Neighborhood stressors including the density of liquor or convenience stores, reports of domestic violence and the rate of violent crime are associated with signs of biological stress in children. That's according to a new study led by Tulane University researchers and published in the prestigious journal JAMA Pediatrics.
Katherine Theall of the Tulane University School of Public Health and Tropical Medicine looked at the association of the three neighborhood-level stressors with biological outcomes reflected by telomere length and cortisol functioning. Telomeres are the region at the end of chromosomes that naturally shorten with age. Shorter telomere lengths are associated with higher risks for cardiovascular disease, obesity, mental illness and poor health outcomes in adulthood. Cortisol is a hormone that regulates changes that occur in the body related to stress including blood pressure and immune responses.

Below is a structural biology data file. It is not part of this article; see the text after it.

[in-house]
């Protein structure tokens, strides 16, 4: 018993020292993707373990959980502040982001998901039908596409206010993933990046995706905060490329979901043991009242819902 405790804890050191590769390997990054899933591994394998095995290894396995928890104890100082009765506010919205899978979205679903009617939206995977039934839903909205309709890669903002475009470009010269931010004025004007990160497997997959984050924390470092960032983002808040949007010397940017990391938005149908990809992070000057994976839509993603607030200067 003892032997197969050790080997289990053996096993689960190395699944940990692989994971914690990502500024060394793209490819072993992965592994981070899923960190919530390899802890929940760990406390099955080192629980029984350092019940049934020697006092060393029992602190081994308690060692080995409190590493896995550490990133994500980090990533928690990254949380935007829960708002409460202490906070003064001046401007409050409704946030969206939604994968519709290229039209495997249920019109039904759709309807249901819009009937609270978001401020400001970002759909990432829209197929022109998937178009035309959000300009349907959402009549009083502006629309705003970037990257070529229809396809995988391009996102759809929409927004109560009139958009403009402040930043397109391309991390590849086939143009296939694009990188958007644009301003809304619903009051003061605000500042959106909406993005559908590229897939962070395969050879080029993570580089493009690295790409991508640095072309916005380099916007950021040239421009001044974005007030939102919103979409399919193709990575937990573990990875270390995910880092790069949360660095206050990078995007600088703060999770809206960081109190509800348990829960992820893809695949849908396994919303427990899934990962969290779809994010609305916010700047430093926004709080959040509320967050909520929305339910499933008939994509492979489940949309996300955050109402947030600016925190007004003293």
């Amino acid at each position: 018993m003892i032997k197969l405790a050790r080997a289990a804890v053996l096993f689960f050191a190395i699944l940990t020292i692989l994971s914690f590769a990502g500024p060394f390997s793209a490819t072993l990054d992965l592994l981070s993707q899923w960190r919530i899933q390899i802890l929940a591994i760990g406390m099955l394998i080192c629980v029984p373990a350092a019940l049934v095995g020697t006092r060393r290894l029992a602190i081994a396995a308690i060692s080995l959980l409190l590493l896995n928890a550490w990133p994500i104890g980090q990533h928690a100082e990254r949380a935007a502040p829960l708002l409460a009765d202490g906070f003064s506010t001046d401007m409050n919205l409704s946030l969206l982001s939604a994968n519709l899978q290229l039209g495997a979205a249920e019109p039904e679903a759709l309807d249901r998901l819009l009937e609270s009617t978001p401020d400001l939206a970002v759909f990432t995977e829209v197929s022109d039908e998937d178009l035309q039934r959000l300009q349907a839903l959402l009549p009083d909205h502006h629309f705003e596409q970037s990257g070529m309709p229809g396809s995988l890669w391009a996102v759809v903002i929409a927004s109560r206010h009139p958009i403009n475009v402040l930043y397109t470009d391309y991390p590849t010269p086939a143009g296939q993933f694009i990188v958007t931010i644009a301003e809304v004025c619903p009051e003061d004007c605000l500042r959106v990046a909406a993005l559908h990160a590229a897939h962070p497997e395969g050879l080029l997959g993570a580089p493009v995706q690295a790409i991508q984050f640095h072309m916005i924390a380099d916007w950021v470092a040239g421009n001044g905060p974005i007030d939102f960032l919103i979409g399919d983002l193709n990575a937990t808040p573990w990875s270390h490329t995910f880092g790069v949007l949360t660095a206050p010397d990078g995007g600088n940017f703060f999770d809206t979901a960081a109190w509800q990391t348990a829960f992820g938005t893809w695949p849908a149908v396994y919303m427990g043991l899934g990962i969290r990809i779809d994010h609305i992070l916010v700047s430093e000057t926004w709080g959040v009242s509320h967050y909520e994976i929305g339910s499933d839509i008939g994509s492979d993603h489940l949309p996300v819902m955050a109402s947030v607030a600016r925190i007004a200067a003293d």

The study included 85 children between the ages of 5 to 16 (50 of them were girls) from 52 neighborhoods around New Orleans from 2012 through the first six months of 2013. Neighborhood stressors were measured within a 500 to 2000-meter radius of the children’s homes.
The authors report that each neighborhood stressor was associated with biological stress as measured by shortened telomere length and impaired cortisol functioning.
Many children are exposed to violence and a greater understanding of the effect on children’s health is critical because social environmental conditions likely contribute to adult health disparities. Neighborhoods may be important targets for interventions to reduce the impact of violence exposure in the lives of children.
While neighborhood stressors are not the only source of stress among children, the impact of witnessing violence or living in communities with higher violence cannot be overlooked, including impact of violence in the home. It is also important to think about the connections between community violence, often stemming from larger structural forces and lack of infrastructure and investment in some neighborhoods and the ultimate impact on those most vulnerable, like children.
Limitations of the study include its lack of applicability to other demographic groups. The study also cannot establish causality.